In this article, you will learn the Operating Principle of pneumatic, hydraulic, electric strain gauge load cells.
Load cell design can be distinguished according to the type of output signal generated (pneumatic, hydraulic, electric) or according to the way they detect weight (bending, shear, compression, tension, etc.)
Hydraulic load cell Principle
load cells are force -balance devices, measuring weight as a change in pressure of the internal filling fluid. In a rolling diaphragm type hydraulic load cell, a load or force acting on a loading head is transferred to a piston that in turn compresses a filling fluid confined within an elastomeric diaphragm chamber. As force increases, the pressure of the hydraulic fluid rises. This pressure can be locally indicated or transmitted for remote indication or control. Output is linear and relatively unaffected by the amount of the filling fluid or by its temperature. If the load cells have been properly installed and calibrated, accuracy can be within 0.25% full scale or better, acceptable for most process weighing applications. Because this sensor has no electric components, it is ideal for use in hazardous areas.
One drawback is that the elastomeric diaphragm limits the maximum force that can be exerted on the piston to about 1,000 psig. All-metal load cells also are available and can accommodate much higher pressures. Special metal diaphragm load cells have been constructed to detect weights up to 10,000,000 pounds.
Typical hydraulic load cell applications include tank, bin, and hopper weighing. For maximum accuracy, the weight of the tank should be obtained by locating one load cell at each point of support and summing their outputs. As three points define a plane, the ideal number of support points is three. The outputs of the cells can be sent to a hydraulic totalizer that sums the load cell signals and generates an output representing their sum. Electronic totalizers can also be used.
Pneumatic load cell Principle
Sensers also operate on the force-balance principle. These devices use multiple dampener chambers to provide higher accuracy than can a hydraulic device. In some Load Cell Designs, the first dampener chamber is used as a tare weight chamber. Pneumatic load cells are often used to measure relatively small weights in industries where cleanliness and safety are of prime concern.
The advantages of this type of load cell include their being inherently explosion proof and insensitive to temperature variations. Additionally, they contain no fluids that might contaminate the process if the diaphragm ruptures. Disadvantages include relatively slow speed of response and the need for clean, dry, regulated air or nitrogen.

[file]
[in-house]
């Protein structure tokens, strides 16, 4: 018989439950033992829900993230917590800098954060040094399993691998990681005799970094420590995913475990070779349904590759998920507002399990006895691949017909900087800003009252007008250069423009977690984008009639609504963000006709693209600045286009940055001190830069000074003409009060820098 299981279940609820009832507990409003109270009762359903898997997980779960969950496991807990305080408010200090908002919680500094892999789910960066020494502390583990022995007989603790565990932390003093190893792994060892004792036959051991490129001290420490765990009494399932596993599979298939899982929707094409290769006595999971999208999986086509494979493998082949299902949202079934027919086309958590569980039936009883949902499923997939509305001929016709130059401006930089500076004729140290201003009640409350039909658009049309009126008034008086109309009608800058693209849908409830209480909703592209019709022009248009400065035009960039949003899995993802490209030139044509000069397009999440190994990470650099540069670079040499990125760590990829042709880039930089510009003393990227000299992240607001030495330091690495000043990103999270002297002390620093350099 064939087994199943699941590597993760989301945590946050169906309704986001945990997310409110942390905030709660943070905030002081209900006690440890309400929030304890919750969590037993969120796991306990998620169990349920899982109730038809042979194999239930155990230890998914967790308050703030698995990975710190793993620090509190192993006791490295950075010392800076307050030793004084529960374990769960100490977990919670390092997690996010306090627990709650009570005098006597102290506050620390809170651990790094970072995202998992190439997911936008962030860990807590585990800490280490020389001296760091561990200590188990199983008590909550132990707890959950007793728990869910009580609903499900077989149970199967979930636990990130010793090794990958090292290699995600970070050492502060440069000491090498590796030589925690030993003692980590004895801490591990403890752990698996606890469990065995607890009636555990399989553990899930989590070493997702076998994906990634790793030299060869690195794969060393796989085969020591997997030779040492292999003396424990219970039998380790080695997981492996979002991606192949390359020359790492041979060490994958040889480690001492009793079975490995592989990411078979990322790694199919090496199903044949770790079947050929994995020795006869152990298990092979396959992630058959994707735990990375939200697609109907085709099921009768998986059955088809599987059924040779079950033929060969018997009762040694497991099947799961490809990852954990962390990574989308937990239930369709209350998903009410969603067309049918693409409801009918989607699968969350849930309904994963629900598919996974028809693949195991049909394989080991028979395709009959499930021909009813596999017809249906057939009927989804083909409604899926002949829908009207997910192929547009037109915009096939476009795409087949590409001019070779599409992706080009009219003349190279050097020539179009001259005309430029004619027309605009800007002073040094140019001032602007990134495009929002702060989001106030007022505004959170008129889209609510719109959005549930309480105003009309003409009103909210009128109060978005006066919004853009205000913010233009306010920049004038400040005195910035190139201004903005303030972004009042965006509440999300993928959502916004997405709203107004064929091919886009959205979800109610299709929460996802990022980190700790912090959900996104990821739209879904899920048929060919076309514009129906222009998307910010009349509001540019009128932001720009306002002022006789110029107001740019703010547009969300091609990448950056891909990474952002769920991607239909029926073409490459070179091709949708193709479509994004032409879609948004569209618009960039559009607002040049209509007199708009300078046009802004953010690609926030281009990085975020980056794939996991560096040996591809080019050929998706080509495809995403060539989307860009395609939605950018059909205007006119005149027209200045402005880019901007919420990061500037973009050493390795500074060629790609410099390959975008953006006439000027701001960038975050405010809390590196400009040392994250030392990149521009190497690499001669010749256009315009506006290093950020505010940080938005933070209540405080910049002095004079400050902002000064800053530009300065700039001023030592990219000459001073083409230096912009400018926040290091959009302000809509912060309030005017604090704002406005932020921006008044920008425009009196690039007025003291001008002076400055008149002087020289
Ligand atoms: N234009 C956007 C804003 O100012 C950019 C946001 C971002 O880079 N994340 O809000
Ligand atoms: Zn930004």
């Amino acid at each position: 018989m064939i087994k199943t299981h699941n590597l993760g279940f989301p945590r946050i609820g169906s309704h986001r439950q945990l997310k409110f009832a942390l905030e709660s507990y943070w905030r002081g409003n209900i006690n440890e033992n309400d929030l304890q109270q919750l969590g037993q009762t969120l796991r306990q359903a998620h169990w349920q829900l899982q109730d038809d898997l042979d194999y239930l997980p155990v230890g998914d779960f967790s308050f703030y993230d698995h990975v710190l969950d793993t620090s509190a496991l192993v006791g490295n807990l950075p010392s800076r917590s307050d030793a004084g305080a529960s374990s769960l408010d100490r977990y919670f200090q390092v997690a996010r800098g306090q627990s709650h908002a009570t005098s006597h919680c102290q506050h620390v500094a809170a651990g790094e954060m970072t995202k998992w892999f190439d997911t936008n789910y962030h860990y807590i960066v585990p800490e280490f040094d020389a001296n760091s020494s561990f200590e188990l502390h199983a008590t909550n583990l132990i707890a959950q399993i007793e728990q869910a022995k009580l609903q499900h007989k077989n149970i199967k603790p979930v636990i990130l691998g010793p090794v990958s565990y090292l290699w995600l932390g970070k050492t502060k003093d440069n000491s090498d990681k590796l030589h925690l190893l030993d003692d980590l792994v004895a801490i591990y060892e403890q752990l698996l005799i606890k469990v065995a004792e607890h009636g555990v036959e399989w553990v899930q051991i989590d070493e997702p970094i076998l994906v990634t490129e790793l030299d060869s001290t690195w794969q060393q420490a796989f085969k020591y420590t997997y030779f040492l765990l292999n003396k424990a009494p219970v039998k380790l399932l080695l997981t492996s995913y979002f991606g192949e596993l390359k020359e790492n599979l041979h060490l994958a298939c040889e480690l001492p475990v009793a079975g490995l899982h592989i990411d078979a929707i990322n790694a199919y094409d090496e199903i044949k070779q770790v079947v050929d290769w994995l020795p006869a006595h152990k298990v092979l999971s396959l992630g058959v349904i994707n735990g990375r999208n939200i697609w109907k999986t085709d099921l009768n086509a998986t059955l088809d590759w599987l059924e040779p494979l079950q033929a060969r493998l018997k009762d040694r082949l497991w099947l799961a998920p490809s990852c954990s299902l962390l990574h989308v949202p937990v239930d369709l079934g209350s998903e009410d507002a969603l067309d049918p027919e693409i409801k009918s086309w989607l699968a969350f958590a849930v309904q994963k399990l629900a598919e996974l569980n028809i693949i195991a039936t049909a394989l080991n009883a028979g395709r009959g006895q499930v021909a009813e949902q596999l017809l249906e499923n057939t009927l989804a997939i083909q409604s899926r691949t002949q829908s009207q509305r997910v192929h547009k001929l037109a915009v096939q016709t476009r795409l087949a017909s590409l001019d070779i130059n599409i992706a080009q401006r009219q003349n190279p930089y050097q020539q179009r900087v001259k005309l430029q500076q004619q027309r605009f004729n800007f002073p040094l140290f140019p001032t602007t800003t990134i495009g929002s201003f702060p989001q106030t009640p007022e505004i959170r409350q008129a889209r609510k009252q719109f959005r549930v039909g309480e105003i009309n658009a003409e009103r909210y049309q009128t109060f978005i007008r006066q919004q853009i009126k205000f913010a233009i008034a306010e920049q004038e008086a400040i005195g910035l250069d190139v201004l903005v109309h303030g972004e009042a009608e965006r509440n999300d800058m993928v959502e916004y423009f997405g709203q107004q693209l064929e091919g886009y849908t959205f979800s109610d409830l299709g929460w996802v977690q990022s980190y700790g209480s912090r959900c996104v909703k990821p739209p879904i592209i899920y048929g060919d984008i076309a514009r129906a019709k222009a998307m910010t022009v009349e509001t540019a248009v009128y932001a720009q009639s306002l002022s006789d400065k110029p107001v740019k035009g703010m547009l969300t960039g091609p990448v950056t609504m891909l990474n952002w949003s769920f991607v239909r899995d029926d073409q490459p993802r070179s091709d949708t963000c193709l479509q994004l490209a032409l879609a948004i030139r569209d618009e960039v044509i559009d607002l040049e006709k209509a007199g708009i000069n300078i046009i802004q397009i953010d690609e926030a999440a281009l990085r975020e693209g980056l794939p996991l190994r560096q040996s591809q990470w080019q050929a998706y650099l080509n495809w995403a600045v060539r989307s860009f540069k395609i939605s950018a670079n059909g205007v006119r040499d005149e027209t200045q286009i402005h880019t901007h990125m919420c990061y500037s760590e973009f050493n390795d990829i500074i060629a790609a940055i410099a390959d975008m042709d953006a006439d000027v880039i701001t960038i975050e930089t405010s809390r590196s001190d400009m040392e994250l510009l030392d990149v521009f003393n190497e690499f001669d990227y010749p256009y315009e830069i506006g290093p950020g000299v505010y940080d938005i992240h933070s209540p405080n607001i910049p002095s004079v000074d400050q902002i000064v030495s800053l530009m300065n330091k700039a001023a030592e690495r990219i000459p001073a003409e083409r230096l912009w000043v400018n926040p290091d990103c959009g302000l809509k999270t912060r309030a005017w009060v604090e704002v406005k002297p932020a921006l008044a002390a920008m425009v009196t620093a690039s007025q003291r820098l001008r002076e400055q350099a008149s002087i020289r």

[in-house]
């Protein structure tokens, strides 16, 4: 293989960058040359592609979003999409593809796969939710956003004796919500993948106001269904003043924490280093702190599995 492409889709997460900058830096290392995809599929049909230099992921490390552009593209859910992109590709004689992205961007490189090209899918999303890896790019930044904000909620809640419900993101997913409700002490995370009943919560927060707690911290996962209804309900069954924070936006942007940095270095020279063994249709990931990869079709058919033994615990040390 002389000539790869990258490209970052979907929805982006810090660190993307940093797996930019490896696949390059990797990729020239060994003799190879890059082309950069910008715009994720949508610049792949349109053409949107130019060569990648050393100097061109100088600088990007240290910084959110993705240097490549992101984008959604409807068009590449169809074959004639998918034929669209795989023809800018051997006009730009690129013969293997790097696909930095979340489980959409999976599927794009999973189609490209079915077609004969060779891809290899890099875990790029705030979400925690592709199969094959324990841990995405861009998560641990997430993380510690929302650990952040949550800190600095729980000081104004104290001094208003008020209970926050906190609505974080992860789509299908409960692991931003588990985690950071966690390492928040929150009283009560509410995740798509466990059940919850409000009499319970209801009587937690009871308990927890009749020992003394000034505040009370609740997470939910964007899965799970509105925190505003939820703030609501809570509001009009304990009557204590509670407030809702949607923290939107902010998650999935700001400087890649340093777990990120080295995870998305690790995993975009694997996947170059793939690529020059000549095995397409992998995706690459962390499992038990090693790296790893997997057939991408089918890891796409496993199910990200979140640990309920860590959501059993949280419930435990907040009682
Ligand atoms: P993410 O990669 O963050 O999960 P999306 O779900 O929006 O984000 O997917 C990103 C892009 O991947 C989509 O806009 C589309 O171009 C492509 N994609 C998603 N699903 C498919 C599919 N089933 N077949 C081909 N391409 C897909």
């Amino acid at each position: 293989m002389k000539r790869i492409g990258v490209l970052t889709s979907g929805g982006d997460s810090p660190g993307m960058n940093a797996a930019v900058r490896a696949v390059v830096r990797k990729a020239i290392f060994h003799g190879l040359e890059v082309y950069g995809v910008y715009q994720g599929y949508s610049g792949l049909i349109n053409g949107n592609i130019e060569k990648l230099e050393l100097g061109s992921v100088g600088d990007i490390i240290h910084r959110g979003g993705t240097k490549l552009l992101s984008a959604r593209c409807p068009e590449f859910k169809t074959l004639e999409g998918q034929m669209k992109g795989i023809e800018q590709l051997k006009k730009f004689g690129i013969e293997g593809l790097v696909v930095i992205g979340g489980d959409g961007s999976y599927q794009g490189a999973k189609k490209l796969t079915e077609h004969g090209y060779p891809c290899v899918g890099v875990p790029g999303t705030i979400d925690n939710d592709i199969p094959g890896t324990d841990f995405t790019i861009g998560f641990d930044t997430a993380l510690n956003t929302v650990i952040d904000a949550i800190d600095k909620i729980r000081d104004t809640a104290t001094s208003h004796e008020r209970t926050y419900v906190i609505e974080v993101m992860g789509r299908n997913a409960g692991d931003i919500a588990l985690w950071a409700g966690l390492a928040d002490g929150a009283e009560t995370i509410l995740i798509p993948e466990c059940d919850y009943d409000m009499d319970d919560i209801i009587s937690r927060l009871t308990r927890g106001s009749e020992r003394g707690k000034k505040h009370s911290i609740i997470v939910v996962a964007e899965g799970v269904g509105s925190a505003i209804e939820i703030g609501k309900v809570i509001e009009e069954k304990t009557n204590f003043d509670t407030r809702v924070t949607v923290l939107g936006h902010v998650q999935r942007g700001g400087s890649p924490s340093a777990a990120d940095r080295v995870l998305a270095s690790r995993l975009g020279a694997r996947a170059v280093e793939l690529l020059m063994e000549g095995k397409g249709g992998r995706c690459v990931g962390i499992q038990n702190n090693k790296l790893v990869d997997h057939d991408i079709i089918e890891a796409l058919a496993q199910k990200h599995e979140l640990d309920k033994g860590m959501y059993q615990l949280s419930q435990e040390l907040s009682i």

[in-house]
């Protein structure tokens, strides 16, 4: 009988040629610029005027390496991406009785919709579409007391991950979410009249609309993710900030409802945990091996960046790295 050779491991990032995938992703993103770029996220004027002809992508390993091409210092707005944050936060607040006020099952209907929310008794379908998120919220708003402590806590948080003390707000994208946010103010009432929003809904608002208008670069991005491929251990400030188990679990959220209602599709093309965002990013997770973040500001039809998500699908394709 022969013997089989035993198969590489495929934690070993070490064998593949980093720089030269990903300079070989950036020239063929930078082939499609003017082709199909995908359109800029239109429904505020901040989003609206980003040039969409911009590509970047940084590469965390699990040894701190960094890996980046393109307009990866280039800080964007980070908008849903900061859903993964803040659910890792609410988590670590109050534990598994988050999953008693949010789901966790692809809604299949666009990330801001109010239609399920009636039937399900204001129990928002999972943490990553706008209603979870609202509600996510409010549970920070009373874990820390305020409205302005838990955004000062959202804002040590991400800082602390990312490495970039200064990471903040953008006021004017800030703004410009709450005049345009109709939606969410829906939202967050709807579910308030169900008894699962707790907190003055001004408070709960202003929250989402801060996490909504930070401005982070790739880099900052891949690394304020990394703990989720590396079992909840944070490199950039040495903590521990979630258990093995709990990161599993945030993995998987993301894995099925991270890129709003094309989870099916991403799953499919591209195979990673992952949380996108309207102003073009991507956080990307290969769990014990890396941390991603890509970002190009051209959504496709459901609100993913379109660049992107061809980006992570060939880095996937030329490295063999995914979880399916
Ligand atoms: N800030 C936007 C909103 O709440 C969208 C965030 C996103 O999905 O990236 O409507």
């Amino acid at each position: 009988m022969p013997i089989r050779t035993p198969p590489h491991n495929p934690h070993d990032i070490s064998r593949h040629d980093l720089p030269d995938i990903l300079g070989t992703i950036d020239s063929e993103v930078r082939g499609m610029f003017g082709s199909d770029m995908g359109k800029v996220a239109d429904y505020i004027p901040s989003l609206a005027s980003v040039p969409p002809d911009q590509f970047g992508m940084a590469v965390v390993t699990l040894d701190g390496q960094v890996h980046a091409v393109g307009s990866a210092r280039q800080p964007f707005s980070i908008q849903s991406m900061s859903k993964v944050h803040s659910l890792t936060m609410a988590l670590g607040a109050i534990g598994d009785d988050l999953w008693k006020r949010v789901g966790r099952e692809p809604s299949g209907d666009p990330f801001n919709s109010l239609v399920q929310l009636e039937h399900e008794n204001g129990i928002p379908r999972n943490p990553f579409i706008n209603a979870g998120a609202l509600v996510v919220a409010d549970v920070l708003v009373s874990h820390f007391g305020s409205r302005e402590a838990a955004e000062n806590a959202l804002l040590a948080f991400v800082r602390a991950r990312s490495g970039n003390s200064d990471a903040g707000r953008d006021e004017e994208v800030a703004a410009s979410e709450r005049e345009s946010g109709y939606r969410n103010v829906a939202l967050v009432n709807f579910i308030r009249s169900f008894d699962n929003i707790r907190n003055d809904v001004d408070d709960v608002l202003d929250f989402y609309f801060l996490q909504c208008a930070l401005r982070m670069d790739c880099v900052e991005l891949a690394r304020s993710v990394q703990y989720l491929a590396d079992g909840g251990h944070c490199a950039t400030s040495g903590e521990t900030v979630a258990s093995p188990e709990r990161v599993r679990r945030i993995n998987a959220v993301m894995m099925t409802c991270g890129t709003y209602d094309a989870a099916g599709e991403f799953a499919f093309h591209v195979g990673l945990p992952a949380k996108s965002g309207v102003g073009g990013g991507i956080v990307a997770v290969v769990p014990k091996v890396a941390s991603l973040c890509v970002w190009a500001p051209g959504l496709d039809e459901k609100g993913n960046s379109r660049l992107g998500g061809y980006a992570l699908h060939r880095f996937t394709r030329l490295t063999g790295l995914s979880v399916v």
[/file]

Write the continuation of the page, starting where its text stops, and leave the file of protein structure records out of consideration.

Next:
Strain gauge load cell Principle
Cells convert the load acting on them into electrical signals. The gauges themselves are bonded onto a beam or structural member that deforms when weight is applied. In most cases, four strain gauges are used to obtain maximum sensitivity and temperature compensation. Two of the gauges are usually in tension, and two in compression, and are wired with compensation adjustments as shown in Figure 7-2. When weight is applied, the strain changes the electrical resistance of the gauges in proportion to the load.
Other load cells are fading into obscurity, as strain gauge load cells continue to increase their accuracy and lower their unit costs. Some designs, however do continue to enjoy limited use:
Piezoresistive: Similar in operation to strain gauges, piezoresistive sensors generate a high level output signal, making them ideal for simple weighing systems because they can be connected directly to a readout meter. The availability of low cost linear amplifiers has diminished this advantage, however. An added drawback of piezoresistive devices is their nonlinear output.
Inductive and reluctance: Both of these devices respond to the weight-proportional displacement of a ferromagnetic core. One changes the inductance of a solenoid coil due to the movement of its iron core; the other changes the reluctance of a very small air gap.
Magnetostrictive: The operation of this weighing sensor is based on the change in permeability of ferromagnetic materials under applied stress. It is built from a stack of laminations forming a load-bearing column around a set of primary and secondary transformer windings. When a load is applied, the stresses cause distortions in the flux pattern, generating an output signal proportional to the applied load. This is a rugged sensor and continues to be used for force and weight measurement in rolling mills and strip mills.
article source: http://www.omega.com/